The Alliance ETRTC has a substantial portfolio of rare tumor trials with numerous such studies underway. The phase I dose escalation protocol of A091304 with MLN-0128, the Tor1/Torc2 inhibit has been completed and the dose of 30 mg po weekly was established as the phase II dose. With completion of the phase I, the randomized phase II trial of MLN-0128 versus pazopanib, the multi-receptor tyrosine kinase inhibitor, has opened and this has become an active sarcoma study. This study is based on preclinical data generated by the committee. In head and neck cancer, the committee opened the phase II study of enzalutamide in patients with androgen receptor positive salivary cancers (A091404). The primary end-point is response in an Optimal Simon 2 stage design (five responses required in 41 patients to be deemed a positive trial). Another study is a randomized phase II study of pembrolizumab versus pembrolizumab with stereotactic body radiation in Merkel cell carcinoma (A091605).

Other studies in rare forms of thyroid cancer include a phase II trial of sorafenib with the mTor inhibitor everolimus in patients with iodine refractor Hurthle cell thyroid cancer (A091302) and phase II trial of efatutazone, an oral PPARγ agonist in combination with paclitaxel in patients with advanced anaplastic thyroid cancer (A091305). This study has completed the first stage of its Simon-2 stage design (seven patients) and the committee is awaiting the results to see if it can expand to the second stage of the trial. Efatutazone is also being tested in a phase II study of this agent in patients with unresectable and chemotherapy refractory myxoid liposarcoma (A091202).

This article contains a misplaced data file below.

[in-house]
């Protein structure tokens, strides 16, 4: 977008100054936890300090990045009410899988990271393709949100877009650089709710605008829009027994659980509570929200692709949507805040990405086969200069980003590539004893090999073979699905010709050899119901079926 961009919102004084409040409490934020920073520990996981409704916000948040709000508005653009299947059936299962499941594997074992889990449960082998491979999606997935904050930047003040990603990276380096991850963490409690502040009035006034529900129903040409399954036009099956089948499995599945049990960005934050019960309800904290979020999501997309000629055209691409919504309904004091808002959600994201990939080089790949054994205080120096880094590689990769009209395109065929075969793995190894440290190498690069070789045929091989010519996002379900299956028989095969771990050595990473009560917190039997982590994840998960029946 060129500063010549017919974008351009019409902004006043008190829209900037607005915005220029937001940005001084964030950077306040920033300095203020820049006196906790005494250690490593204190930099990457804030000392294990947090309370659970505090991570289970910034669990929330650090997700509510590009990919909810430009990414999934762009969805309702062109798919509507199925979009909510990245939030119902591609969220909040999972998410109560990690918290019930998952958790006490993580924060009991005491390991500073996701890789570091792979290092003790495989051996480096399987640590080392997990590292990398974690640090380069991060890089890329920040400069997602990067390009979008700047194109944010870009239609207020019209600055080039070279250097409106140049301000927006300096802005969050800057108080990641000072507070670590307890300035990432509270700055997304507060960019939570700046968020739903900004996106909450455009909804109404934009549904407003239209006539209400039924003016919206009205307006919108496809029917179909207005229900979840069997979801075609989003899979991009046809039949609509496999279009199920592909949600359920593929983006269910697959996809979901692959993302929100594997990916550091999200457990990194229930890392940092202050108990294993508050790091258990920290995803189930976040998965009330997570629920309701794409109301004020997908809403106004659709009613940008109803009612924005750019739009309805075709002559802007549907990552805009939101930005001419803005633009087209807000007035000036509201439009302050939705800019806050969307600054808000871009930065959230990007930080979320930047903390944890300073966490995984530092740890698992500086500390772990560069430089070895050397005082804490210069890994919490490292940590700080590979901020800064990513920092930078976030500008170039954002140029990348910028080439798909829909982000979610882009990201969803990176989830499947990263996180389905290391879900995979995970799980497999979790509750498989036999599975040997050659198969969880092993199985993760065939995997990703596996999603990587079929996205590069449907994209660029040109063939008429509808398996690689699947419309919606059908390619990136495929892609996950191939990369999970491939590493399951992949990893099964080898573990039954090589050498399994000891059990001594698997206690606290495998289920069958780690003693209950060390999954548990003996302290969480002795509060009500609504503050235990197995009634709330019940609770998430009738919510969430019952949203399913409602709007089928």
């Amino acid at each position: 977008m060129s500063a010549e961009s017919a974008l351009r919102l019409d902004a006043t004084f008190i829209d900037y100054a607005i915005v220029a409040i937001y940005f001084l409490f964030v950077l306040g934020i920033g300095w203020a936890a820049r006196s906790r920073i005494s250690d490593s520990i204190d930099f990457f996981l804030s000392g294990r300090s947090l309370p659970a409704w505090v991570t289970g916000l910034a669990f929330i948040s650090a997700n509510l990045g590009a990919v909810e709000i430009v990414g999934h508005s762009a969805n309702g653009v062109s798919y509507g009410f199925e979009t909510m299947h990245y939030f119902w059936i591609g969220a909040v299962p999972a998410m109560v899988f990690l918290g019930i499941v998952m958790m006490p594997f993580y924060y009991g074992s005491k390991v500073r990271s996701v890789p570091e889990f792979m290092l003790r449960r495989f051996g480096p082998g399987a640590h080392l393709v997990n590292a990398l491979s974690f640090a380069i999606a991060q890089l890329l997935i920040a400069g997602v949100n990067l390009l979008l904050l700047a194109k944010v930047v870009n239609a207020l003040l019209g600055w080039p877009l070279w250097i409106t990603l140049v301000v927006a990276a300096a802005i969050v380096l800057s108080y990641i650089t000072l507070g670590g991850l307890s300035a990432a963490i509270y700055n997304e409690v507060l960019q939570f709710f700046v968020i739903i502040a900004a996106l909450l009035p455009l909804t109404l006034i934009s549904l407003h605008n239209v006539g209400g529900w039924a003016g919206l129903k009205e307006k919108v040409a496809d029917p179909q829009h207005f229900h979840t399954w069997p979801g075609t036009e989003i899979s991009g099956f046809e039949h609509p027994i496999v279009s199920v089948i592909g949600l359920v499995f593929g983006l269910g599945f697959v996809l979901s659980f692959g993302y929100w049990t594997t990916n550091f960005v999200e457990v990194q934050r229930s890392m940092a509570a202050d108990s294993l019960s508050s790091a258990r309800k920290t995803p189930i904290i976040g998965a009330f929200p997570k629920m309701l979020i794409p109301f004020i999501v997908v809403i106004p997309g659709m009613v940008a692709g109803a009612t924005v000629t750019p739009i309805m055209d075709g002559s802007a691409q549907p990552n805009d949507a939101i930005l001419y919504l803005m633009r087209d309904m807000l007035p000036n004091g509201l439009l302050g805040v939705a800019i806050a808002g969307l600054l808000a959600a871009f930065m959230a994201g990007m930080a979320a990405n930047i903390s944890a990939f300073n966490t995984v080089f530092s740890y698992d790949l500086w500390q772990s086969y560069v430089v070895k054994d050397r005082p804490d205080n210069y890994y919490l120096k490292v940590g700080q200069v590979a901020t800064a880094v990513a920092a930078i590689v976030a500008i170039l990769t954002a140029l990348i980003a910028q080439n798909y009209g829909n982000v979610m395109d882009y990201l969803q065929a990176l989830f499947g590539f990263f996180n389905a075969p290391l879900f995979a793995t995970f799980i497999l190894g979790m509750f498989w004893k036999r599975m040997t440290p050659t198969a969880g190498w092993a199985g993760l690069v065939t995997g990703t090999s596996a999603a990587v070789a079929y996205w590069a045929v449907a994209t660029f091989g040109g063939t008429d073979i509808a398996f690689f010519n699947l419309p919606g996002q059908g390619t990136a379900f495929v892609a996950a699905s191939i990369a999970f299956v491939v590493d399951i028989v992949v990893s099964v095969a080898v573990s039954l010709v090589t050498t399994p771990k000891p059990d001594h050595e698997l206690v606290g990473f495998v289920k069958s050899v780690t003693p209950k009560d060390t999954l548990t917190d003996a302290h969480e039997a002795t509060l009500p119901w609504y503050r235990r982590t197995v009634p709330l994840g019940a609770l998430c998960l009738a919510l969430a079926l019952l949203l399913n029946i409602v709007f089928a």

Heres a quick list of active trials.  

Alliance A091302
Randomized phase II study of sorafenib with or without everolimus in patients with radioactive iodine refractory hürthle cell thyroid cancer
Study Chair: Eric Sherman, MD

Alliance A091304
A phase I/randomized phase II study of MLN-0128 vs. pazopanib in patients with advanced/unresectable and/or metastatic sarcoma
Study Chair: William Tap, MD

Alliance A091401
Randomized phase II study of nivolumab with or without ipilimumab in patients with metastatic or unresectable sarcoma|
Study Chair: Sandra DAngelo

Alliance A091404
A phase II study of enzalutamide for patients with androgen receptor positive salivary cancers
Study Chair: Alan Ho, MD

Alliance A091605
Randomized phase II study of stereotactic body radiotherapy + anti-PD1 antibody (pembrolizumab) in advanced Merkel cell carcinoma